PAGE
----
Just because he didn’t do it in Picaros doesn’t mean he wouldn’t or couldn’t; he might not have thought of it at the time, or perhaps he was inspired by some outside event or person (e.g. Mme. Hergée bis might have said to him “Why don’t you give Tintin a girlfriend?”, and that might have been enough to get him started… Who knows?)

Stirring things up, changing the character line up, stopping it get stagnant - any of these might have been reason enough to give Tintin a love-interest. Personally I think that anything which broke new ground would have been great for the series, but sadly I suspect that we would not have been so lucky.

I agree that it is pure speculation that Martine was ever seen as a potential girlfriend - which tends from the fact that Rodier seems to have made her younger, more stylish and better-looking than Hergé’s original sketches might suggest.

Had Hergé ever got around to completing the story, there is nothing to say that she would even have made the final draft.

But then it’s also specualtion to say that she wasn’t to be a girlfriend…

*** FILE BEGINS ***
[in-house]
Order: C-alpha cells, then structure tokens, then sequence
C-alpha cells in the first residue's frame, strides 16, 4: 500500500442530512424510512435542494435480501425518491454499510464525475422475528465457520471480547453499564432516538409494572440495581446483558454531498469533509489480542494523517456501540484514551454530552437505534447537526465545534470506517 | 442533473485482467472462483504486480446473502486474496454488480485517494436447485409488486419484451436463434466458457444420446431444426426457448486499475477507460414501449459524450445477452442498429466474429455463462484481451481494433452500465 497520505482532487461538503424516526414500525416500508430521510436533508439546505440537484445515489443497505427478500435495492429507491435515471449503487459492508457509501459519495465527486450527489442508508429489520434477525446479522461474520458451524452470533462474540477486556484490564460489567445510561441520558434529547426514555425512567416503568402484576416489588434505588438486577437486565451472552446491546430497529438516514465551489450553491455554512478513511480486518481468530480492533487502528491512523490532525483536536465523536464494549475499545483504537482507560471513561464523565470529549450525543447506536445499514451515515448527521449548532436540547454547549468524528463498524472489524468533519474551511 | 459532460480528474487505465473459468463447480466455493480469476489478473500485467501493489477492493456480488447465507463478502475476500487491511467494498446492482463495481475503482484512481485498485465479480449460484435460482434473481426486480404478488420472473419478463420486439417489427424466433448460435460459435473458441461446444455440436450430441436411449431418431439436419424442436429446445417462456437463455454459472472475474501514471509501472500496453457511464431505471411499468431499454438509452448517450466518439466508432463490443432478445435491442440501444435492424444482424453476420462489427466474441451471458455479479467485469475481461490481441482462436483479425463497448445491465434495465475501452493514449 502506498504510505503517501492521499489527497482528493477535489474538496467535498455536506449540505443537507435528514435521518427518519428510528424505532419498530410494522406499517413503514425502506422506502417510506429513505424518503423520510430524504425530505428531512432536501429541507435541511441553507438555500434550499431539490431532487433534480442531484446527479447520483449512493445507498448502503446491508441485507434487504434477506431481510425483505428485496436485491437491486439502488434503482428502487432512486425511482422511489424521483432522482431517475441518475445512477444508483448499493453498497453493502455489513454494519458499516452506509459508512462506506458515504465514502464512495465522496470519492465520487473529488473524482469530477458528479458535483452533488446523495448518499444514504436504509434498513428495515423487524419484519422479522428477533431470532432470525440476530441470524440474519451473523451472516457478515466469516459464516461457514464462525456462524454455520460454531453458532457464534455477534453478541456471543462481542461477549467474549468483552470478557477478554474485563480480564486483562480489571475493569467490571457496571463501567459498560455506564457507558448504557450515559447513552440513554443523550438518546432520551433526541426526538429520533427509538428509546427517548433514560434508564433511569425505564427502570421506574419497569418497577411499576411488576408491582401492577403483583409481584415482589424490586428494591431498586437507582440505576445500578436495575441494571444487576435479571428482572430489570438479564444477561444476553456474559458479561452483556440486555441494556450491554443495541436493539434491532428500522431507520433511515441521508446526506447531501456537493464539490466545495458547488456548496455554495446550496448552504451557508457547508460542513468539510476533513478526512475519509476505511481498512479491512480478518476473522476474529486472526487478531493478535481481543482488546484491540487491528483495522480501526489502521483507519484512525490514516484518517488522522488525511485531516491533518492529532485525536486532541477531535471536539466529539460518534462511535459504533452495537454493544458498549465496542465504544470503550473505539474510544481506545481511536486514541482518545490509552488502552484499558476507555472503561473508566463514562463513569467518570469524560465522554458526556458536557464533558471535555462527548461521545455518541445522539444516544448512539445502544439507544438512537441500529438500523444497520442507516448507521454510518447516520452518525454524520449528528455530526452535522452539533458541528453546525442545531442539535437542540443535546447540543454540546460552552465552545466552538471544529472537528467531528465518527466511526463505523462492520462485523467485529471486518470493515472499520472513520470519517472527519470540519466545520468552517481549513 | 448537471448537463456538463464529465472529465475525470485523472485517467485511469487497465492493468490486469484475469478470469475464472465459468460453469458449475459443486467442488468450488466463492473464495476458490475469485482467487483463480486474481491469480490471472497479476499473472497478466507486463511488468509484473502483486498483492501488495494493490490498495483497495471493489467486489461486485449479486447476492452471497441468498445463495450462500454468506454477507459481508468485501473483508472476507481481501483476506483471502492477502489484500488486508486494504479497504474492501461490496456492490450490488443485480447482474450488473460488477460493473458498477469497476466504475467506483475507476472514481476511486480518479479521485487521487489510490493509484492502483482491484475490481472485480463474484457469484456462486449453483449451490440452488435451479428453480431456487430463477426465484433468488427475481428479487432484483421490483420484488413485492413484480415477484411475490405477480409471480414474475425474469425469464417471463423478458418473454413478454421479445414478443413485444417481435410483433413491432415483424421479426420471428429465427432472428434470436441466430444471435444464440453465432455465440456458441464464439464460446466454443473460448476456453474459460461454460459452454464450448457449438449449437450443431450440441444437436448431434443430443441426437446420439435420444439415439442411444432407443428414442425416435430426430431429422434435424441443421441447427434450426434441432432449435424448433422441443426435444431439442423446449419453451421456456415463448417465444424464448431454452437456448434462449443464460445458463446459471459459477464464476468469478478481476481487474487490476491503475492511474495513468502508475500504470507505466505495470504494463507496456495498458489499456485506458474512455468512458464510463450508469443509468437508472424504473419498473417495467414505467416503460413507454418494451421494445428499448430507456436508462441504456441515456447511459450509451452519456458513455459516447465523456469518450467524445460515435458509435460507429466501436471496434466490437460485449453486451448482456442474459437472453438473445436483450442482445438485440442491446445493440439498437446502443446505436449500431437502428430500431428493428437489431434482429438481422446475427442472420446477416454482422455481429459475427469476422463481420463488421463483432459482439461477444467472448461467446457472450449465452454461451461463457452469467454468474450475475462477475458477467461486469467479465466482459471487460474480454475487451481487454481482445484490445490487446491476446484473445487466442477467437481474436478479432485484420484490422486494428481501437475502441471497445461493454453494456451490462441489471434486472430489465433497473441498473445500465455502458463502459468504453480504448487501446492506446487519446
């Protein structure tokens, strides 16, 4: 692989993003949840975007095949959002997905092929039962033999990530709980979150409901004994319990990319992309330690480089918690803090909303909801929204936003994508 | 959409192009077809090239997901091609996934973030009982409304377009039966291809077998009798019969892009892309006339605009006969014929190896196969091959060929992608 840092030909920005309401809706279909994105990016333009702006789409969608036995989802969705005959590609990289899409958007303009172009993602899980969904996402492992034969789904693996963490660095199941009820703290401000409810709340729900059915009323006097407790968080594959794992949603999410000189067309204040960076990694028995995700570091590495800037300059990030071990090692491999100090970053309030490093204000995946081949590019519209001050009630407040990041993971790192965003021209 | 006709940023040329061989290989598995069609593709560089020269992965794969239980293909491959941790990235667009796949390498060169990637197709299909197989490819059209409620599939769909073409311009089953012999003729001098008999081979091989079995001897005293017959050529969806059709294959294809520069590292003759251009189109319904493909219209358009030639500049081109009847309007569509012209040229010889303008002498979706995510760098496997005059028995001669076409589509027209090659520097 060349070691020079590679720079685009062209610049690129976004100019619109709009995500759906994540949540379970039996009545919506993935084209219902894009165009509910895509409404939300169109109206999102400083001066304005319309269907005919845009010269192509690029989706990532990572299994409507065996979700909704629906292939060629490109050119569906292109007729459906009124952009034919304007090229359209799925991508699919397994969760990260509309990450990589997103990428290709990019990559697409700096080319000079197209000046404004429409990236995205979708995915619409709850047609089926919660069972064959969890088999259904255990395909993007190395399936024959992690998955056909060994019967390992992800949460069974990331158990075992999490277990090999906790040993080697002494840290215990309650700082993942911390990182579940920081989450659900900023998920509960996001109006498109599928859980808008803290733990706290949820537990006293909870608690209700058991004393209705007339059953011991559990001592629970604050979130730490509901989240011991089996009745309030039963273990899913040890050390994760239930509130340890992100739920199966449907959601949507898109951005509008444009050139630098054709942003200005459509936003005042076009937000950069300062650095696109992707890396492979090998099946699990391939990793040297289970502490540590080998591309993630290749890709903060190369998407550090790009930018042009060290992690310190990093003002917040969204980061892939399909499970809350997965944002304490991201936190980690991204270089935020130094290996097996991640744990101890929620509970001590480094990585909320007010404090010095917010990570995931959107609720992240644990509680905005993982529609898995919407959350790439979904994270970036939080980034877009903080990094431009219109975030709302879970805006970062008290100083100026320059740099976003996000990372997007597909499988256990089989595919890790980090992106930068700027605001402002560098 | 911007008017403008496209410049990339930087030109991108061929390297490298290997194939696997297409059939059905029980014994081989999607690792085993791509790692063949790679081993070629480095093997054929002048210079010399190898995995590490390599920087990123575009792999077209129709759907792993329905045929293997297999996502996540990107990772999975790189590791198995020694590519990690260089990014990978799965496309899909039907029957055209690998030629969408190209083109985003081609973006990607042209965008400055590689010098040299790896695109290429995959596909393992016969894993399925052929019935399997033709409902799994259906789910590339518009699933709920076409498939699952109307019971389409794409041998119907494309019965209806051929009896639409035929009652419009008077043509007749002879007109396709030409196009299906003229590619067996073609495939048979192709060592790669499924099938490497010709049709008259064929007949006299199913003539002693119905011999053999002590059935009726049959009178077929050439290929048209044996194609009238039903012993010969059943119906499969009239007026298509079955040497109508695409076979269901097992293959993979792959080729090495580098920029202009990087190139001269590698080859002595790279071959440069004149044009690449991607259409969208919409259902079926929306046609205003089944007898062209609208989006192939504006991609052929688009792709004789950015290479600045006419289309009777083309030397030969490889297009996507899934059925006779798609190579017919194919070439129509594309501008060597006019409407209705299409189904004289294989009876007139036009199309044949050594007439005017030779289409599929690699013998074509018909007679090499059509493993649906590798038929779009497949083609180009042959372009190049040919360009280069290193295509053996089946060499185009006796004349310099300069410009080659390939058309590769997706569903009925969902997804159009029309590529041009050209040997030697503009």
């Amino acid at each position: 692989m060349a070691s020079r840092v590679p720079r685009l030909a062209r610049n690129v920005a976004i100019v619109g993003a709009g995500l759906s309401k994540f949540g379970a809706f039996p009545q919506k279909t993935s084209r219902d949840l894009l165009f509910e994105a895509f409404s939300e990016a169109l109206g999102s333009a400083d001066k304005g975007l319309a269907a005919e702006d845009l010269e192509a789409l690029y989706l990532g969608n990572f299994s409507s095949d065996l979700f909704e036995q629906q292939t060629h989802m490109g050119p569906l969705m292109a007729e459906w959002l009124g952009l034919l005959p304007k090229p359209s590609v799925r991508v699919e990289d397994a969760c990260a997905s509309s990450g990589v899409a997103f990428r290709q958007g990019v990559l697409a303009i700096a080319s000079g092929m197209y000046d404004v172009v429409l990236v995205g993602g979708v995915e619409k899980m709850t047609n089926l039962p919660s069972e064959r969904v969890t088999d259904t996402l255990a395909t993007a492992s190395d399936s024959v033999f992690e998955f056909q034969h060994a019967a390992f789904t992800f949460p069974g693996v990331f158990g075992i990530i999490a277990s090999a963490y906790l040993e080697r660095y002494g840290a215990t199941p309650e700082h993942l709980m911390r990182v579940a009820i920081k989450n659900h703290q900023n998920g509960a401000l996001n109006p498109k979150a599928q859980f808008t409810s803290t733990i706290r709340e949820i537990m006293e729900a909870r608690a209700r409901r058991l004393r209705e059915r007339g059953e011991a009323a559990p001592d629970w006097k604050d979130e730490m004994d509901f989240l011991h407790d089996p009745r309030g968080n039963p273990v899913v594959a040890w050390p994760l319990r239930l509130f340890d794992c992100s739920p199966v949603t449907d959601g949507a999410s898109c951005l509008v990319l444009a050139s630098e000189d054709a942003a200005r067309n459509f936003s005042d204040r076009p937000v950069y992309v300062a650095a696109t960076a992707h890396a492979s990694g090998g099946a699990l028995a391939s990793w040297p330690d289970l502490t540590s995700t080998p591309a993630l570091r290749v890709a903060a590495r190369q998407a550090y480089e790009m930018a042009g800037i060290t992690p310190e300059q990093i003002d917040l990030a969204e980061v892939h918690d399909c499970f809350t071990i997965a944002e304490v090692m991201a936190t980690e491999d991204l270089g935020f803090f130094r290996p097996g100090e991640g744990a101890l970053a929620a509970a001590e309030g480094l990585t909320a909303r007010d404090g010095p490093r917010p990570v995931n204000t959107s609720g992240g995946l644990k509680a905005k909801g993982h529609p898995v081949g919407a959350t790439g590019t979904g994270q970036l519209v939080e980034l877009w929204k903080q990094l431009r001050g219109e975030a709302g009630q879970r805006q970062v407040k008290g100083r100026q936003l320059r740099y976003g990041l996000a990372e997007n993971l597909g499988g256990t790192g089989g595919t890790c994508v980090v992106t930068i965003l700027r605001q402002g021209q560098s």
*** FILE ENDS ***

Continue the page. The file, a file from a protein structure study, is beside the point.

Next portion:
As for Calculus and how well he took the “engagement”, well I think that it just goes to show what a good sport he was, and that his love for the Milanese Nightingale was a chaste, courtly love…
#3 · Posted: 25 Jan 2006 01:49
I can't believe Herge would have given Tintin a girlfriend. What would come next? Marriage? Kids? A suburban home and a whopping great mortgage?

Surely not.
Harrock n roll
#4 · Posted: 25 Jan 2006 02:54
Welcome Blaise!

What would come next? Marriage? Kids? A suburban home and a whopping great mortgage?

Ahh, how romantic!

Anyway, I'm sure Marlinspike would have been big enough to accomodate Martine and a couple of kids (subject to Haddock's approval, of course!)
#5 · Posted: 26 Jan 2006 11:04
Thanks Harrock,

Yes, I'm sure Marlinspike would be big enough to accommodate as many children as Tintin desired.

I've always liked Tintin's asexuality. And Haddock's too for that matter. I suppose because the books were originally written for children Herge felt that romantic liaisons were inappropriate. Maybe he was reconsidering his stance for the final book given the series' universal appeal.
#6 · Posted: 26 Jan 2006 17:20
I think that if Herge had written more stories, he would have had to introduce a female as a lead character, but I don't think he would have Tintin romantically involved.